Quantcast
Oceans
Grey reef sharks swim in the Pacific Remote Islands Marine National Monument, which could be opened to commercial fishing under a NOAA proposal. U.S. Fish and Wildlife Service / CC BY 2.0

NOAA Proposes Opening Marine Monuments to Fishing Within 90 Days

When reports surfaced in June that the National Oceanic and Atmospheric Administration (NOAA) might shift the language of its mission statement away from climate and conservation and towards security and the economy, acting head Rear Admiral Timothy Gallaudet rushed to reassure reporters that the agency's mission would remain unchanged.

Keep reading... Show less
Sponsored
Politics
A cyclone over the U.S. captured by a NOAA satellite. NOAA

Could Proposed Mission Statement Changes Shake NOAA’s Climate Focus?

The National Oceanic and Atmospheric Administration (NOAA), which is the foremost U.S. agency focusing on weather, climate and oceans, reassured reporters Monday that it would not shift its focus away from climate change and conservation after a presentation last week suggested it might do exactly that, USA Today reported.

Keep reading... Show less
Oceans
The "salmon wars" between the U.S. and Canada in the 1990s could foreshadow conflicts to come as climate change pushes fish species towards the poles. David Menke / U.S. Fish and Wildlife Service

'Fish Fights' Could Erupt as Climate Change Drives Species Across Borders

A study published in Science on Friday warned that climate change could spark global conflict over an unexpected resource: fish.

As waters warm, fish and other animals are already moving into new territory at a rate of 70 kilometers (approximately 43.5 miles) per decade, and that pace could accelerate in the future. If we do not act to lower greenhouse gas emissions, new fish species will enter the waters of at least 70 countries by 2100, challenging the regulatory framework for managing fishing rights, according to a University of British Columbia (UBC) press release.

Keep reading... Show less
Animals
Atlantic cod is one of hundreds of fish species in which larger females lay more, and healthier eggs. OCEANA / Carlos Minguell

Old, Fat Fish Have the Most Offspring, Sustainability Study Finds

By Annie Roth

It might seem smart to eat the big fish and throw the little ones back. But a recent study in the journal Science says just the opposite. Big fish are the ones to throw back, especially if they're female.

That's because bigger females have disproportionately more babies than their smaller counterparts.

Keep reading... Show less
Food
A mussel farm in Primorsko, Bulgaria. Vasil Raev / CC BY 2.0

Comprehensive Animal Protein Study Compares Environmental Impacts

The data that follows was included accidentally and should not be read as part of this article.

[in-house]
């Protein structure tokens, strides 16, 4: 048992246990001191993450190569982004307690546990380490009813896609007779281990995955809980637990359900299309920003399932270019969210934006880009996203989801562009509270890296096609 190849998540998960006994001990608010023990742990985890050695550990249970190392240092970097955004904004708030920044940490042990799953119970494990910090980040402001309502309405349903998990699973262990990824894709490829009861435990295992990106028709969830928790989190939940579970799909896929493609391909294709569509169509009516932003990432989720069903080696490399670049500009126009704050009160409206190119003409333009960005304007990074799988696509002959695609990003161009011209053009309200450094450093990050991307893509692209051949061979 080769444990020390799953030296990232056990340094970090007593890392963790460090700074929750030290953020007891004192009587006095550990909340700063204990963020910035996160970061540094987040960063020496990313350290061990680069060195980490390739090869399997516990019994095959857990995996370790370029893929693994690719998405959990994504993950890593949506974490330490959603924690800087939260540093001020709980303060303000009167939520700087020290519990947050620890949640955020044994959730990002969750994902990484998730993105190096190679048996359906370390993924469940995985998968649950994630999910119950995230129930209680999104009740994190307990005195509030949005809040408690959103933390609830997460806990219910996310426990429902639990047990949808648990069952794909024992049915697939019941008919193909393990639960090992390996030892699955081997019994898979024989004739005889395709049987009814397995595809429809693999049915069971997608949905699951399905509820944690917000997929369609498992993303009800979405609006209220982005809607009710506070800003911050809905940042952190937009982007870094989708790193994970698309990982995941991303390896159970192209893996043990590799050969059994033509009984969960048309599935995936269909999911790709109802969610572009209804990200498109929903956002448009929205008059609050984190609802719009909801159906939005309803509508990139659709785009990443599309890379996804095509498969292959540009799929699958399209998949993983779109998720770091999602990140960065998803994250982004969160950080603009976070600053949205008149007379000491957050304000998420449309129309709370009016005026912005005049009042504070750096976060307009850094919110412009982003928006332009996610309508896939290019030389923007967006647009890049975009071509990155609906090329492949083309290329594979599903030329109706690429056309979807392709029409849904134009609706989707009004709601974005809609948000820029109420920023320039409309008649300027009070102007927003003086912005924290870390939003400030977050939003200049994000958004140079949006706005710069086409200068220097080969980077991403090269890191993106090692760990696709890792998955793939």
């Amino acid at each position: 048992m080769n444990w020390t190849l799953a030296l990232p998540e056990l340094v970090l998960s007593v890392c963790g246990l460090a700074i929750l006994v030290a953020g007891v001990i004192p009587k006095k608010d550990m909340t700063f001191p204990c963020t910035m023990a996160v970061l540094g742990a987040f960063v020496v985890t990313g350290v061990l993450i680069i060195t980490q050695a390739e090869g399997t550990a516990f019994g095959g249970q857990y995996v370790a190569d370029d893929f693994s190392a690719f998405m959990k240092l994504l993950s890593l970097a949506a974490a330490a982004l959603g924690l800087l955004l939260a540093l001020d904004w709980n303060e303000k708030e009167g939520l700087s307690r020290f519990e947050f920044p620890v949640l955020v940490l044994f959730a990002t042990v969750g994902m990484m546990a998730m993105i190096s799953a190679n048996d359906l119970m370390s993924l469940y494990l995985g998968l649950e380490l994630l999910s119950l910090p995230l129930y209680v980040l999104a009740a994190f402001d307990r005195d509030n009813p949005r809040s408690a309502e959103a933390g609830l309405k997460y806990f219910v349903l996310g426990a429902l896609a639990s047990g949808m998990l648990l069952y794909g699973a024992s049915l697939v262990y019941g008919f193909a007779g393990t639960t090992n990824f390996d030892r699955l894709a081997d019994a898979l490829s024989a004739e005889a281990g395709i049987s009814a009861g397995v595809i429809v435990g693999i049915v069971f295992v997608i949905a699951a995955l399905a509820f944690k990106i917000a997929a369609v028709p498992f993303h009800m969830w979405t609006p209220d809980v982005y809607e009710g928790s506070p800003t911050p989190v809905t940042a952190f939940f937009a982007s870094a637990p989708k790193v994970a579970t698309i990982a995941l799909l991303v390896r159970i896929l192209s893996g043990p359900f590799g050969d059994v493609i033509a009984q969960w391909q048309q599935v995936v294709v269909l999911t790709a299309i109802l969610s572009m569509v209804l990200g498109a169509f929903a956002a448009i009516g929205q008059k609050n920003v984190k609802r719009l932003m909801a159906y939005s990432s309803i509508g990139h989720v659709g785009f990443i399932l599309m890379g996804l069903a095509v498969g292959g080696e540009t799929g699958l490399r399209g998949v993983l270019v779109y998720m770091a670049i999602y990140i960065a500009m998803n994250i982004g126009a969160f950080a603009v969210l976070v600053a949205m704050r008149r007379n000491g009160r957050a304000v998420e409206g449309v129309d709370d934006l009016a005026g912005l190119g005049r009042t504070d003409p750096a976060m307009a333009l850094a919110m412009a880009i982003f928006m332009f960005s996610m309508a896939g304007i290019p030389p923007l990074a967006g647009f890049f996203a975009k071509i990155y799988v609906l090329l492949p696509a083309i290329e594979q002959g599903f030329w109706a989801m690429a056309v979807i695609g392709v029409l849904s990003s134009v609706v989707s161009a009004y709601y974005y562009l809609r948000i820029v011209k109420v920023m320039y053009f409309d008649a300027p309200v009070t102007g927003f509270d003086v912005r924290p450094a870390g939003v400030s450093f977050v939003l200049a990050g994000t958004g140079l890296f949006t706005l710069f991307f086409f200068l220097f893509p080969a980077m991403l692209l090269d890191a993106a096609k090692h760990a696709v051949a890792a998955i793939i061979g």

Scientists behind a study published less than two weeks ago said that avoiding meat and dairy is probably the single best consumer choice you can make for the environment.

But if you want to watch your footprint while still eating meat, a study published Monday, which authors say is the most comprehensive comparison of the environmental impact of various animal proteins, has you covered.

Keep reading... Show less
Sponsored
Oceans
A fishing boat in Kollam, India, where fisherman have begun recycling plastics. Thangaraj Kumaravel / Flickr / CC BY 2.0

A Fishing Town in India Is Building a Road to a Plastic-Free Ocean

A fishing town on the southwest tip of India is showing what a community can achieve when it decides to face an environmental problem and turn it into a solution, using ocean plastics to empower women and literally build roads to a better future.

Keep reading... Show less
Food
Warming water puts fish on the move. Fishermen adapt, or fall behind. Here, a boat cruises Canada's Mackenzie River. Leslie Philipp/ Flickr / CC BY 2.0

Fish and Fishermen Already Moving to Survive Climate Change

By Amy McDermott

The Inuvialuit and Gwich'in peoples spend their summers fishing off the coast of Canada's Yukon Territory. For generations, they've trekked from towns around the Western Arctic to a spit called Shingle Point, where the Mackenzie River's braided flows spill off North America into the Beaufort Sea. The nutrient-rich waters at the mouth of the Mackenzie are fat with marine fish, drawn in by the brief abundance of Arctic summer. Indigenous families subsist on these fish and other wild resources throughout the warm months.

Keep reading... Show less
Sponsored
Animals
Greenpeace / Roger Grace

On World Tuna Day, Let’s Fix Oversight of Tropical Species

By Rachel Hopkins

Tropical tuna species—skipjack, bigeye and yellowfin tunas—are important economic assets for coastal communities across the globe, and even far from the ocean they are a favorite on supermarket shelves and in sushi bars. These three species—together worth close to $40 billion annually at the final point of sale—prompted eight Pacific island countries to launch World Tuna Day on May 2, 2011. In 2016, the UN officially adopted the date to highlight the importance of sustainable tuna management.

Keep reading... Show less
Popular
Southern resident killer whales, like this one off San Juan Island, Washington, have suffered a significant population decline in the late 1990s and are now listed as endangered under the U.S. Endangered Species Act. NOAA

With Just 76 Orcas Left, Washington Gov. Orders Protections for Beloved Killer Whales

Washington Gov. Jay Inslee signed an executive order this week to aid the recovery of critically endangered southern resident killer whales and the Chinook salmon they eat.

There are only 76 orcas left in Puget Sound, down from 98 in 1995. Their numbers have dipped due to pollution, underwater noise and disturbances from boat traffic, and lack of their favored prey. Recent deaths, particularly among calves, mothers and pregnant whales, appear to be driven by food scarcity.

Keep reading... Show less
Sponsored

mail-copy

The best of EcoWatch, right in your inbox. Sign up for our email newsletter!